Criminal Justice Degrees

The list below includes various fields of study and concentrations within the criminal justice field ranging from certificates to master’s degrees.

Computer Forensics

A degree in computer forensics prepares graduates to identify and prevent theft, fraud, phishing scams, and other digital schemes. A bachelor’s degree in computer forensics is usually the minimum requirement to get a job in the field, but master’s and doctoral degrees are also common in the field. Coursework may include Networking Concepts, Computer Forensics, and Digital Forensics.


A corrections degree teaches students to work with those in correctional facilities as prison guards, correctional officers, or other roles. Associate degrees, bachelor’s degrees, and graduate degrees are offered in corrections and coursework may include Correctional Administration, Foundations of Criminal Justice Systems, Issues in Corrections, Introduction to Criminal Law, Theories of Crime Causation, Constitutional Issues in Criminal Procedures, and Juvenile Justice & Delinquency Theory.


Counterterrorism degrees equip graduates to identify threats of terrorism originating in the US or abroad and to stop them before anyone is negatively affected. Most people pursuing a degree in counter terrorism get a four-year bachelor’s degree or higher. Courses may include Foundations of Terrorism, Fundamentals of Intelligence, Chemical, Biological, Radiological and Nuclear Weapons, Religious Extremism, Psychology of Violence, and Ethics. Students may also seek concentrations in areas such as Terrorist Operations, Counterintelligence, Threat Assessment, or Intel Operations.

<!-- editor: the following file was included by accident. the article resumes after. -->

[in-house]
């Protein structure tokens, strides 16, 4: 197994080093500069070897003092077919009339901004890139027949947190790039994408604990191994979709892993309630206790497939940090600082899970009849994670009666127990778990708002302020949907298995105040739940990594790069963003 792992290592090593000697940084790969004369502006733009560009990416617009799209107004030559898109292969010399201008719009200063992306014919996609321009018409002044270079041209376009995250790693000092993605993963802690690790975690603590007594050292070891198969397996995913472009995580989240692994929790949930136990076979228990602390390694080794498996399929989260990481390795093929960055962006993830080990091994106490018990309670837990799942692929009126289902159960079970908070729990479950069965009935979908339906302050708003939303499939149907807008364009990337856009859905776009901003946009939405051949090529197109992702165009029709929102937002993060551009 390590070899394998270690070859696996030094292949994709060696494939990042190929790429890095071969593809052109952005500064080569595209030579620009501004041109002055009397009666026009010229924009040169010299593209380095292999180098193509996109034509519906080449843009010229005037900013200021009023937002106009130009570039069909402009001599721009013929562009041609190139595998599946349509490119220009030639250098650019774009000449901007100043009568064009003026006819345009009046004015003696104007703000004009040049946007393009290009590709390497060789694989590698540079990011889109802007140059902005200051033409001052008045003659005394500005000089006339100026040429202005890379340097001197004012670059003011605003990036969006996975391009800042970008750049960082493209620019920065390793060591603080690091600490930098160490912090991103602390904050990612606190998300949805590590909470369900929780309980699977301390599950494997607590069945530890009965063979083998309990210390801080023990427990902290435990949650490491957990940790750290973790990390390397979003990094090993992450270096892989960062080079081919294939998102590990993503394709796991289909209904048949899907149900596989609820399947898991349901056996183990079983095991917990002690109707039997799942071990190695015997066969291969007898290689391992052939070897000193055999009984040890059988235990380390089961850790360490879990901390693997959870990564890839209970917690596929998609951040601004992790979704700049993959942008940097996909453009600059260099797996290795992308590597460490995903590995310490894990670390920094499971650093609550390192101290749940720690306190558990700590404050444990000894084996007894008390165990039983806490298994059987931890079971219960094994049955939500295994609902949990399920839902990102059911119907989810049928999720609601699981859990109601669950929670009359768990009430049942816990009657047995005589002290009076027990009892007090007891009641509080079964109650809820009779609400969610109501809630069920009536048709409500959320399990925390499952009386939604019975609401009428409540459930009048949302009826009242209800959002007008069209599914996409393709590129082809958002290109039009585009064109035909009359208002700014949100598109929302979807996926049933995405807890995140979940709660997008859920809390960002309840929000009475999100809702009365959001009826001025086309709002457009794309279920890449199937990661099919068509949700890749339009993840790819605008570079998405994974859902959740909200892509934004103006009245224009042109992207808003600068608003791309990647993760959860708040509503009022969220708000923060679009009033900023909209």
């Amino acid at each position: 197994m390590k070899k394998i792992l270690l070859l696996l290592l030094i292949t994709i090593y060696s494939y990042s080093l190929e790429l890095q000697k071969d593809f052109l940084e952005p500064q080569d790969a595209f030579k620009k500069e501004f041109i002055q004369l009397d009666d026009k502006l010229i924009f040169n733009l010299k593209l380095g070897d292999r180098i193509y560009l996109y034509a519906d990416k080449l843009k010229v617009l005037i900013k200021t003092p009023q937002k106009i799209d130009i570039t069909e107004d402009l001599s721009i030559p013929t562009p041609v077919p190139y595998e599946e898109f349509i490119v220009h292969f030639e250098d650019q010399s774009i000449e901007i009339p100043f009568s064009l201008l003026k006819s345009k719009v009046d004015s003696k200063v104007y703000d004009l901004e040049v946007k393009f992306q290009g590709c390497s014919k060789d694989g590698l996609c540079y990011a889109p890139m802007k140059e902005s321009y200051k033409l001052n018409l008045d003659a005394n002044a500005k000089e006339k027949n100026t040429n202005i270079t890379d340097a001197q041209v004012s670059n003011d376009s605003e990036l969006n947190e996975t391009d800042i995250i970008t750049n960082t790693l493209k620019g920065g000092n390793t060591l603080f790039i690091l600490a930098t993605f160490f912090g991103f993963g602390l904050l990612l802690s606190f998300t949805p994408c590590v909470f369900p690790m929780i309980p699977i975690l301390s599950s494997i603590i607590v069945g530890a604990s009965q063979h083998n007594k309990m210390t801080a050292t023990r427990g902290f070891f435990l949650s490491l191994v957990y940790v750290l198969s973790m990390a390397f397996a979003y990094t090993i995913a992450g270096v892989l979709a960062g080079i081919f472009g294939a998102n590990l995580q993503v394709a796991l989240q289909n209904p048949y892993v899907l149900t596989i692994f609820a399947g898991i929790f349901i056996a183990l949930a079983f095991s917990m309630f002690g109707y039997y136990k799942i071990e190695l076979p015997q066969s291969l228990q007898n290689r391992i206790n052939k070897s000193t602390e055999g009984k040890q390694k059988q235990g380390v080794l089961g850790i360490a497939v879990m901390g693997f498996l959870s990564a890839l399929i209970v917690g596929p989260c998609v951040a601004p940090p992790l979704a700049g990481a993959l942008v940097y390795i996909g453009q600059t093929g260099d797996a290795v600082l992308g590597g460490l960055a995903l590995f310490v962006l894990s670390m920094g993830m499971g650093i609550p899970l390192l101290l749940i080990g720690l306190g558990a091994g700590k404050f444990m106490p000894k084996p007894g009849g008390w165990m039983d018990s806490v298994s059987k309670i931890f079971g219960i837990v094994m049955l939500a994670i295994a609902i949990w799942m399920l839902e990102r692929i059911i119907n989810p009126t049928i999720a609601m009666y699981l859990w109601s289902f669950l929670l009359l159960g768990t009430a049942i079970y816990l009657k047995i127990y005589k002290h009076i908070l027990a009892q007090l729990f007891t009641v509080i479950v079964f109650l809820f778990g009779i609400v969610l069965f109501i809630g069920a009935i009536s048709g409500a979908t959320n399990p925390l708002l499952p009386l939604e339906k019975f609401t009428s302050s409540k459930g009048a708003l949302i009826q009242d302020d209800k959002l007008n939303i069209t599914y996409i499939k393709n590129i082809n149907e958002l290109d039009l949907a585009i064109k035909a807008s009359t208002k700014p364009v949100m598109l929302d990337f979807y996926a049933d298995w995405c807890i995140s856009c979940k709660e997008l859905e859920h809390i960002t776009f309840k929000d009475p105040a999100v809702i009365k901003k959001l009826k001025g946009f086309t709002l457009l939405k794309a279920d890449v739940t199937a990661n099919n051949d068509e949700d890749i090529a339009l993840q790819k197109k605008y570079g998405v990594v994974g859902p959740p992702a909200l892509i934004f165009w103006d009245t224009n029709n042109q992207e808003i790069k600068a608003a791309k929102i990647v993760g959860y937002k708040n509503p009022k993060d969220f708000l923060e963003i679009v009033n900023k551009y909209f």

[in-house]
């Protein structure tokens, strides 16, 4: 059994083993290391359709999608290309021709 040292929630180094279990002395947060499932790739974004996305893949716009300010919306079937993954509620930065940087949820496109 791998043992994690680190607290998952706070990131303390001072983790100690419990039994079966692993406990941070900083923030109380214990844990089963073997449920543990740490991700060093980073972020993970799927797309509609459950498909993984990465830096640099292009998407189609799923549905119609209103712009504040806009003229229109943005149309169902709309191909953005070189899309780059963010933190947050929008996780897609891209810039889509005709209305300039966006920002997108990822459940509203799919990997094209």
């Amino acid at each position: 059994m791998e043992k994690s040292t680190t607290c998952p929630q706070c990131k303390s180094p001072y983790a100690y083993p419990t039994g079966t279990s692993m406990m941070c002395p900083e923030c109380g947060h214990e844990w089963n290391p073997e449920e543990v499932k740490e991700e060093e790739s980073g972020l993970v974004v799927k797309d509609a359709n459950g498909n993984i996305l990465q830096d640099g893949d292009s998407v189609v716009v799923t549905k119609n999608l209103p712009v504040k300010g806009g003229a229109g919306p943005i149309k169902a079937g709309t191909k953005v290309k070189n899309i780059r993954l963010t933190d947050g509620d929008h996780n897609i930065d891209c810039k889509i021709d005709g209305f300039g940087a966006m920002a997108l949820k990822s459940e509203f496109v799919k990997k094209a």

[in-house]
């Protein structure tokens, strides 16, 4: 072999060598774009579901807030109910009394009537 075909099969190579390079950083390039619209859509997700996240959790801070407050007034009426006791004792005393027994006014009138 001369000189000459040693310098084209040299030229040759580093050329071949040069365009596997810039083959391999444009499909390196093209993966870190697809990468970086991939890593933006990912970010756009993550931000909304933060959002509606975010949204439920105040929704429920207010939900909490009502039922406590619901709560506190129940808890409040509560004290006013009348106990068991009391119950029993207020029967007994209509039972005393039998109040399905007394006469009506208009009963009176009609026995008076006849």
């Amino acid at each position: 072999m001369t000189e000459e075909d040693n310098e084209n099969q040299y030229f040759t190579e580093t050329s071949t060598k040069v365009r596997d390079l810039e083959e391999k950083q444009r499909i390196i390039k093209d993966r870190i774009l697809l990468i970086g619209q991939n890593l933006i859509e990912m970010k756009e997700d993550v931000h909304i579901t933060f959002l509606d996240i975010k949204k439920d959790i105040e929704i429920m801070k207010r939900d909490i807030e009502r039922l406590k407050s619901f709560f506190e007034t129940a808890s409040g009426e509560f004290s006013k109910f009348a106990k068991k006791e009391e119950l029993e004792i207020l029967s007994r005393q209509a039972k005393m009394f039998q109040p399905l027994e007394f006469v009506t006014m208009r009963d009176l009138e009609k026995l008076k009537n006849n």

Crime Scene Technician Certificate

A crime scene technician certificate program teaches graduates how to identify and collect evidence from crime scenes like homicides, robberies, and sexual assault, which can be used in a court of law. Certificates may take six to 18 months to complete and could include coursework like Criminal Investigation, Crime Scene Investigation, Homeland Security, and Forensic Chemistry and Trace Evidence Analysis.

Criminal Investigations

A criminal investigations degree is usually a two-year program and prepares graduates to collect, record, and analyze evidence in a crime to lead to the apprehension of criminals involved. Criminal investigations coursework may include classes like Theory and Practice of Investigations, Professional Responsibility and Ethics in Investigations, The Criminal Mind, Investigating Crimes Against Property and the Private Sector, and Crime Scenes, Clues, Forensics and Evidence.

Criminal Justice Administration

A degree in criminal justice administration is usually a Bachelor of Science or a master’s degree in criminal justice, but there may be associate degrees available. Graduates of these programs are prepared for administration positions in law enforcement, courts, correctional facilities, or other areas. Coursework may include Theory and Practices of Law Enforcement, Criminal Evidence and Legal Issues, Judicial Process, Police and Community Relations, Supervision of Criminal Justice Personnel, and Probation and Parole.